Ordinary Springboks: White Servicemen and Social Justice in South Africa, 1939-1961

TitleOrdinary Springboks: White Servicemen and Social Justice in South Africa, 1939-1961
Publication TypeBook
Year of Publication2018
AuthorsRoos, Neil
PublisherRoutledge
CityLondon
Abstract

'Springbok' was a term used to describe the 200,000 white South African men who volunteered to serve during the Second World War. Volunteers developed bonds of comradeship, and rites of passage were expressed in the idiom of 'the front'. Without exception, volunteers nurtured hopes for some form of post-war 'social justice'. Neil Roos provides a fresh approach in considering comradeship and social justice ethnographically, as a way of focusing on ordinary Springboks' expectations and experiences during and after the war. As troops were demobilized, the contradictions of social justice in a colonial society were exposed. A small group of radical white veterans invoked their war experience and traditions of anti-fascism to challenge the very precepts of radicalized South African society. These veterans featured in the struggle against apartheid during the 1950s, and were especially prominent in the shift towards armed resistance to apartheid in 1961. (Routledge)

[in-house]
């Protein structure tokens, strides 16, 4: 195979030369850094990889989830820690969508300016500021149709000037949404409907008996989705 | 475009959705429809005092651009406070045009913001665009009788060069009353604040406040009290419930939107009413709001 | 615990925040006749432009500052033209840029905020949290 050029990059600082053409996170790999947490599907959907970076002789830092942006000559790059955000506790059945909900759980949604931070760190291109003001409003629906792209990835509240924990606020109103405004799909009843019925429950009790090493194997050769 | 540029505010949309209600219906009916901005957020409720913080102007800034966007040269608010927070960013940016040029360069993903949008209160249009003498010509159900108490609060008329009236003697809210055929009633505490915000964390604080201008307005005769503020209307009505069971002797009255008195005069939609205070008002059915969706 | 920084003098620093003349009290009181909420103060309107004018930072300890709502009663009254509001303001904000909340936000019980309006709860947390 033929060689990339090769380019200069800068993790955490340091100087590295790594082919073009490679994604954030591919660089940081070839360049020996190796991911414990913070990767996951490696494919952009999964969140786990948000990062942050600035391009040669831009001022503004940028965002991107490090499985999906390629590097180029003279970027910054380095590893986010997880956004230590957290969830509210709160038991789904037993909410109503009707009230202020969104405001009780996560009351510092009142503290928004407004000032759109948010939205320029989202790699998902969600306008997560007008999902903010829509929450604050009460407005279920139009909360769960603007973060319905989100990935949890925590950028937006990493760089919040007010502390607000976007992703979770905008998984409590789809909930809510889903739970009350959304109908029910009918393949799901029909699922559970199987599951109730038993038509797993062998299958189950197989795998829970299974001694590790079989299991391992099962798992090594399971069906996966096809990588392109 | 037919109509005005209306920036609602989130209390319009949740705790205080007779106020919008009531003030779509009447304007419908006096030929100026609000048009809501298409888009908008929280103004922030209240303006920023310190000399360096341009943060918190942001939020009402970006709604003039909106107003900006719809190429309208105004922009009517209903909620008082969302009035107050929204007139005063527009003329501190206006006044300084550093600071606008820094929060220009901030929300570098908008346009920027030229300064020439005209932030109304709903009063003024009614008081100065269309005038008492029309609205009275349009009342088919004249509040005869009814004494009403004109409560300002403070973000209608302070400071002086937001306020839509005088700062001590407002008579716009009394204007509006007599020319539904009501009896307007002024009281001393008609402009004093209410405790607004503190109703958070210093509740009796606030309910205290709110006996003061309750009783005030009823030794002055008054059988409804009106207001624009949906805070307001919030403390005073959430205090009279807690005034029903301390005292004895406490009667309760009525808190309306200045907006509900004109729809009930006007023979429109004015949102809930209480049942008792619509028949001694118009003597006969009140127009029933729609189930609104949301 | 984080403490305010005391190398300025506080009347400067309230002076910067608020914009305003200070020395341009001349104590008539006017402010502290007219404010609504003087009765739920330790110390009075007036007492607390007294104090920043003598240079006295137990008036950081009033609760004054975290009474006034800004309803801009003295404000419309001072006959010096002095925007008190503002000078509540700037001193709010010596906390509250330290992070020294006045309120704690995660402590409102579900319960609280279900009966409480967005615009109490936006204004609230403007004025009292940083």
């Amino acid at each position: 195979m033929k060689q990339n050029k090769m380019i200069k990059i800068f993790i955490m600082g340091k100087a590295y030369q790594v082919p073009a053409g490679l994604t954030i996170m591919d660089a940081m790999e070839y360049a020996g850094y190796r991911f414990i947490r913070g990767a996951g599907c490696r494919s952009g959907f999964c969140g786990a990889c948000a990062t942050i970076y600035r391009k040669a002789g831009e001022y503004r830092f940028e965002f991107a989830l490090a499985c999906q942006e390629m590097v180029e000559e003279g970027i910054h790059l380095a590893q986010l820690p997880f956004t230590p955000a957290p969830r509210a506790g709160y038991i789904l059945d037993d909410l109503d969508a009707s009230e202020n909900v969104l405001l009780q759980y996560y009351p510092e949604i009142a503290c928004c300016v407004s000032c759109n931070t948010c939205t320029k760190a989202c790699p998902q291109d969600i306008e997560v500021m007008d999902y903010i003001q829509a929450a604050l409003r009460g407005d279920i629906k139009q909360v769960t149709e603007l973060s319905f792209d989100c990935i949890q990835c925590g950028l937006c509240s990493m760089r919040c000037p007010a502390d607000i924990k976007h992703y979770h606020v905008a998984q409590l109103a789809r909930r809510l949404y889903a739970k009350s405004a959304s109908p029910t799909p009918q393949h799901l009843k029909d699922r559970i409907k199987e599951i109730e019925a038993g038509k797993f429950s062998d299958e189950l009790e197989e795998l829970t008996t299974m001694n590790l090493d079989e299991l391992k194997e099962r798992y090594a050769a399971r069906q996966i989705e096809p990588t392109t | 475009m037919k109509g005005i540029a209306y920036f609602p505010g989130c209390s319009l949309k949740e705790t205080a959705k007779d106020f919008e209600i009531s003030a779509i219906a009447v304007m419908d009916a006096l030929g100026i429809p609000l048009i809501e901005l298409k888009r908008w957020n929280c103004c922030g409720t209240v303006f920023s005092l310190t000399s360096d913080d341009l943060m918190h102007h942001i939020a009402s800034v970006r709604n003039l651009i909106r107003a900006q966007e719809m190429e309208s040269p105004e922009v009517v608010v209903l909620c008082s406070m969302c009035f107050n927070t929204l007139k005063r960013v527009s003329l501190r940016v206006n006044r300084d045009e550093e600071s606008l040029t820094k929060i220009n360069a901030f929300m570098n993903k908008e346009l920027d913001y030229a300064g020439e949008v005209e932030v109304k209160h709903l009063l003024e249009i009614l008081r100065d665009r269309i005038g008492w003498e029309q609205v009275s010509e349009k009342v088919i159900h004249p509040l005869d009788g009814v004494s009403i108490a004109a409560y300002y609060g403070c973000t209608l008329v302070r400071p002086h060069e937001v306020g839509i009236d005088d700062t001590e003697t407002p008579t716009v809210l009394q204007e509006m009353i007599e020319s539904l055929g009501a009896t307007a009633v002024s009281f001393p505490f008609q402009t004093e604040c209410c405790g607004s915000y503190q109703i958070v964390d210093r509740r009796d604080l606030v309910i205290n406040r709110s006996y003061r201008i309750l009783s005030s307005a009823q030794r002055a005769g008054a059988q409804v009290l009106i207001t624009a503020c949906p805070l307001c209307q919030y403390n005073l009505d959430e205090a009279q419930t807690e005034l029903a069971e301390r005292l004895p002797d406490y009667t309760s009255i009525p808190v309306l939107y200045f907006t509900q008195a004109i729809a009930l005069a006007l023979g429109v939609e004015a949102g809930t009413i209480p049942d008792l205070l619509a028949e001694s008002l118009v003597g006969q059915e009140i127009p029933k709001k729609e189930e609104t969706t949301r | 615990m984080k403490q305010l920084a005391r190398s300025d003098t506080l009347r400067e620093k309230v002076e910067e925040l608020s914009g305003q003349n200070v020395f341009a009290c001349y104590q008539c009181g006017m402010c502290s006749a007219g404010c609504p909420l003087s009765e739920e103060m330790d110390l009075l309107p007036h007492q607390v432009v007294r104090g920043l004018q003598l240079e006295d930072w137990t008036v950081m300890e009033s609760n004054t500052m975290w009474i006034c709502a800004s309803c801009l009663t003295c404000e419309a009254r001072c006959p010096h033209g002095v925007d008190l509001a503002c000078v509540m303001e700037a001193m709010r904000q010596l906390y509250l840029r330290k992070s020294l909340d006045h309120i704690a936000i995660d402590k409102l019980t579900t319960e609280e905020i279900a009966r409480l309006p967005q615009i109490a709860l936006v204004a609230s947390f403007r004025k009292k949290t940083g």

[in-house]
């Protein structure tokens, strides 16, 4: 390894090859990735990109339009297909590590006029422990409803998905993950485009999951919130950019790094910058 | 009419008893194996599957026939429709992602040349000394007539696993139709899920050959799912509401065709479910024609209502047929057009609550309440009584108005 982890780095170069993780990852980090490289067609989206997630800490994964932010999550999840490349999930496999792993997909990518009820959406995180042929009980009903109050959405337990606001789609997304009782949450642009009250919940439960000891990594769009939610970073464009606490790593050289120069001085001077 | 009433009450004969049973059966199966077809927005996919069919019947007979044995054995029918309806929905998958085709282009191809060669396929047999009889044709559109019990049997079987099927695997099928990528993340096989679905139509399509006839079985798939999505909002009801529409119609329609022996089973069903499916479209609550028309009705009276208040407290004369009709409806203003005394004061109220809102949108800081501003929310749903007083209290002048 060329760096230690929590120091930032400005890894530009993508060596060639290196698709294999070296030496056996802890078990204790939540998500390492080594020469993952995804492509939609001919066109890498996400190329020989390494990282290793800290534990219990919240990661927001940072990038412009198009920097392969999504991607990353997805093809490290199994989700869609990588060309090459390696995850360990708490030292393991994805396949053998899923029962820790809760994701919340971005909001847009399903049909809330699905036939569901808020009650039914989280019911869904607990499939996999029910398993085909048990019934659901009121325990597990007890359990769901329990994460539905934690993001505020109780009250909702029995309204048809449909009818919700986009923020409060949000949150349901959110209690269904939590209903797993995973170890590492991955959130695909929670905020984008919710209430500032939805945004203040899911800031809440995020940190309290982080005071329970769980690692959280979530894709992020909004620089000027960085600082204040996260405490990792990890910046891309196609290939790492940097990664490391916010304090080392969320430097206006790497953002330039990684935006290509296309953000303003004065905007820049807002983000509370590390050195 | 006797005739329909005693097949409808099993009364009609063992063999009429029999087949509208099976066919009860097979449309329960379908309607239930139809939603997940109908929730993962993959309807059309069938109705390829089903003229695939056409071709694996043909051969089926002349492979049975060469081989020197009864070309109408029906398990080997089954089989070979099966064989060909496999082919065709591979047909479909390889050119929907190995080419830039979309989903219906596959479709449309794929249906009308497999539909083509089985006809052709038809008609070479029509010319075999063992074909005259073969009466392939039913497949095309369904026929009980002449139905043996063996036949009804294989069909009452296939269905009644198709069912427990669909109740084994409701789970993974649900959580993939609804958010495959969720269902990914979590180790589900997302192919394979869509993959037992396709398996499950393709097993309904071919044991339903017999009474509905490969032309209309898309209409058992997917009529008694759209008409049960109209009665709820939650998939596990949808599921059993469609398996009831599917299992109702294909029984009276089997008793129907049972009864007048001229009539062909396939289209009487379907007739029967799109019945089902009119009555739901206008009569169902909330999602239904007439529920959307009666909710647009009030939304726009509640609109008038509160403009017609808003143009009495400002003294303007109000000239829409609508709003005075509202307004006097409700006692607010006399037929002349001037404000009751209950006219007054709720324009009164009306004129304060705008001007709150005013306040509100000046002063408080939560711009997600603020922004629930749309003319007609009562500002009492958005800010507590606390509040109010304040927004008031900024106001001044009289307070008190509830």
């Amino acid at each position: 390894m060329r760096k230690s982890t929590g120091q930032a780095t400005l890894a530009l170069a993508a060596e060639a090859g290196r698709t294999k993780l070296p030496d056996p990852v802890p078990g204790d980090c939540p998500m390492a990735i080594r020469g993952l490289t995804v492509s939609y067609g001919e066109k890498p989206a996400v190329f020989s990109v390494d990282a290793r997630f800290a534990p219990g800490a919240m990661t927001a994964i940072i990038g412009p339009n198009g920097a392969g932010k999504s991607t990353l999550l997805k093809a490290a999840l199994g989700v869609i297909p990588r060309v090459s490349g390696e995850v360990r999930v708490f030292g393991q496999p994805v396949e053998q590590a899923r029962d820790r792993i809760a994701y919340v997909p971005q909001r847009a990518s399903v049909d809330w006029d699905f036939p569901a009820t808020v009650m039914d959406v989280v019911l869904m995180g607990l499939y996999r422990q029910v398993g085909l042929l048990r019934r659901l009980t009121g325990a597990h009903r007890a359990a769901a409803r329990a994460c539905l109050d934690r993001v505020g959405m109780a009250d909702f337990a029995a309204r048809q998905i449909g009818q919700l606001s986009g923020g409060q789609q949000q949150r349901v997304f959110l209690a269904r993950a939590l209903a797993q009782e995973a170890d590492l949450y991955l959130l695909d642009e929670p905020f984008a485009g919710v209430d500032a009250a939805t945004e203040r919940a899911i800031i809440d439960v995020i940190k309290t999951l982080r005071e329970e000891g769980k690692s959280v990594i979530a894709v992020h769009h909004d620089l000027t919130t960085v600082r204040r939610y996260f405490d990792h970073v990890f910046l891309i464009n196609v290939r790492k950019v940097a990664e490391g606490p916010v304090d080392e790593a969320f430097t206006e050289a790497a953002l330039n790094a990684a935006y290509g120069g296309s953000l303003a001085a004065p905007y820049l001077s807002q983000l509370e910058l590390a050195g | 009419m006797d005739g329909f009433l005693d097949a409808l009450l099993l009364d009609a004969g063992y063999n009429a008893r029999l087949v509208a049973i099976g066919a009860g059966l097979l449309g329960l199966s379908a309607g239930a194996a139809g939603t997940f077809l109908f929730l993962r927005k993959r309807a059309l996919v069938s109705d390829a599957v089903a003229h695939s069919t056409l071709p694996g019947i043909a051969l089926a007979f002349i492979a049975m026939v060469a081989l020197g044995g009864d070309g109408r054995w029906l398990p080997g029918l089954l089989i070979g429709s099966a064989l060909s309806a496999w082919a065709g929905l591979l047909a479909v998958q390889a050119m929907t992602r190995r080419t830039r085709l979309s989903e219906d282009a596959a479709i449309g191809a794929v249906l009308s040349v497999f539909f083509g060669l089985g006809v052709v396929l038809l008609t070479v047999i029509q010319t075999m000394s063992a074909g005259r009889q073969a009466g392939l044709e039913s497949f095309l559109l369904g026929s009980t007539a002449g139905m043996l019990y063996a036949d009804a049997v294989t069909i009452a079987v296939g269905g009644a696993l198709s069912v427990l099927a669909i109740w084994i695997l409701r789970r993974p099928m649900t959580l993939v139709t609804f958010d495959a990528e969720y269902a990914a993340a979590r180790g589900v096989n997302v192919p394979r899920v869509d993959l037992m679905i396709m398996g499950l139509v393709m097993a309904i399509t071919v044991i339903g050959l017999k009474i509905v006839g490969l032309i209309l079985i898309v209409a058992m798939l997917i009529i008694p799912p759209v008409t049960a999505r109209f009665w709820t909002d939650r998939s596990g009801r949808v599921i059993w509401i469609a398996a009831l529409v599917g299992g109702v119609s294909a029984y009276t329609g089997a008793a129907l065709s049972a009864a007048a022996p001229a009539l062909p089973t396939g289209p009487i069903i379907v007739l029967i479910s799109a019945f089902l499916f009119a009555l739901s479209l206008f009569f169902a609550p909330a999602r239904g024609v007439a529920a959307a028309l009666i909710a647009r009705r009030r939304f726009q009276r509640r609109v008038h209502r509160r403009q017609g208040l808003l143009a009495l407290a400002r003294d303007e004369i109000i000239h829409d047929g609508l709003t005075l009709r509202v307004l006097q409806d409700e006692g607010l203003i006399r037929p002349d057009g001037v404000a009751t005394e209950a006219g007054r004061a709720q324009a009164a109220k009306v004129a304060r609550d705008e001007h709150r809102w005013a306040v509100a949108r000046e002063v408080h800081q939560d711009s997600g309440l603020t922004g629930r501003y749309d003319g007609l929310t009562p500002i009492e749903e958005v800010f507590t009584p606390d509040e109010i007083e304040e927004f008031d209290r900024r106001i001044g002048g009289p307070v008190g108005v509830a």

URLhttps://www.worldcat.org/title/ordinary-springboks-white-servicemen-and-social-justice-in-south-africa-1939-1961/oclc/1022560907&referer=brief_results
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